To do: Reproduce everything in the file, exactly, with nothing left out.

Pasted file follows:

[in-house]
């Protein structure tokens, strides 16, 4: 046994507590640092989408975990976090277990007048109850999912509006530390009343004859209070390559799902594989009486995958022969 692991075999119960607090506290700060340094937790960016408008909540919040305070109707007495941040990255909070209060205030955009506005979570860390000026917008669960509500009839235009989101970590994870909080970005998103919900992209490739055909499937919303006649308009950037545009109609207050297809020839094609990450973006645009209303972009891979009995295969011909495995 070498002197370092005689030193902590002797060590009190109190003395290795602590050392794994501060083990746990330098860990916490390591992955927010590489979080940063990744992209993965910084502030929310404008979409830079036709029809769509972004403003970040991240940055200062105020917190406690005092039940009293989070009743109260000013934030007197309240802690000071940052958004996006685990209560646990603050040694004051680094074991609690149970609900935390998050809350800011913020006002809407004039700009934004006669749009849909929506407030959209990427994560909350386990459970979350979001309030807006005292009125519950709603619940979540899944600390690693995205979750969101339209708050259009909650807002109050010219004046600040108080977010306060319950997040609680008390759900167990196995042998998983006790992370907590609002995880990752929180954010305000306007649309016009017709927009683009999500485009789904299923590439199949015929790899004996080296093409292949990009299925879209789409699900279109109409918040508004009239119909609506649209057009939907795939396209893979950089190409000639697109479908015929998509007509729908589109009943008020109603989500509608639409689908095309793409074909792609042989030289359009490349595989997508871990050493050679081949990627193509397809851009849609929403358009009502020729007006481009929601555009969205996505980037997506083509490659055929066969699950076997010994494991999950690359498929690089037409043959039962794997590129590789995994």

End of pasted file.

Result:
[in-house]
């Protein structure tokens, strides 16, 4: 046994507590640092989408975990976090277990007048109850999912509006530390009343004859209070390559799902594989009486995958022969 692991075999119960607090506290700060340094937790960016408008909540919040305070109707007495941040990255909070209060205030955009506005979570860390000026917008669960509500009839235009989101970590994870909080970005998103919900992209490739055909499937919303006649308009950037545009109609207050297809020839094609990450973006645009209303972009891979009995295969011909495995 070498002197370092005689030193902590002797060590009190109190003395290795602590050392794994501060083990746990330098860990916490390591992955927010590489979080940063990744992209993965910084502030929310404008979409830079036709029809769509972004403003970040991240940055200062105020917190406690005092039940009293989070009743109260000013934030007197309240802690000071940052958004996006685990209560646990603050040694004051680094074991609690149970609900935390998050809350800011913020006002809407004039700009934004006669749009849909929506407030959209990427994560909350386990459970979350979001309030807006005292009125519950709603619940979540899944600390690693995205979750969101339209708050259009909650807002109050010219004046600040108080977010306060319950997040609680008390759900167990196995042998998983006790992370907590609002995880990752929180954010305000306007649309016009017709927009683009999500485009789904299923590439199949015929790899004996080296093409292949990009299925879209789409699900279109109409918040508004009239119909609506649209057009939907795939396209893979950089190409000639697109479908015929998509007509729908589109009943008020109603989500509608639409689908095309793409074909792609042989030289359009490349595989997508871990050493050679081949990627193509397809851009849609929403358009009502020729007006481009929601555009969205996505980037997506083509490659055929066969699950076997010994494991999950690359498929690089037409043959039962794997590129590789995994």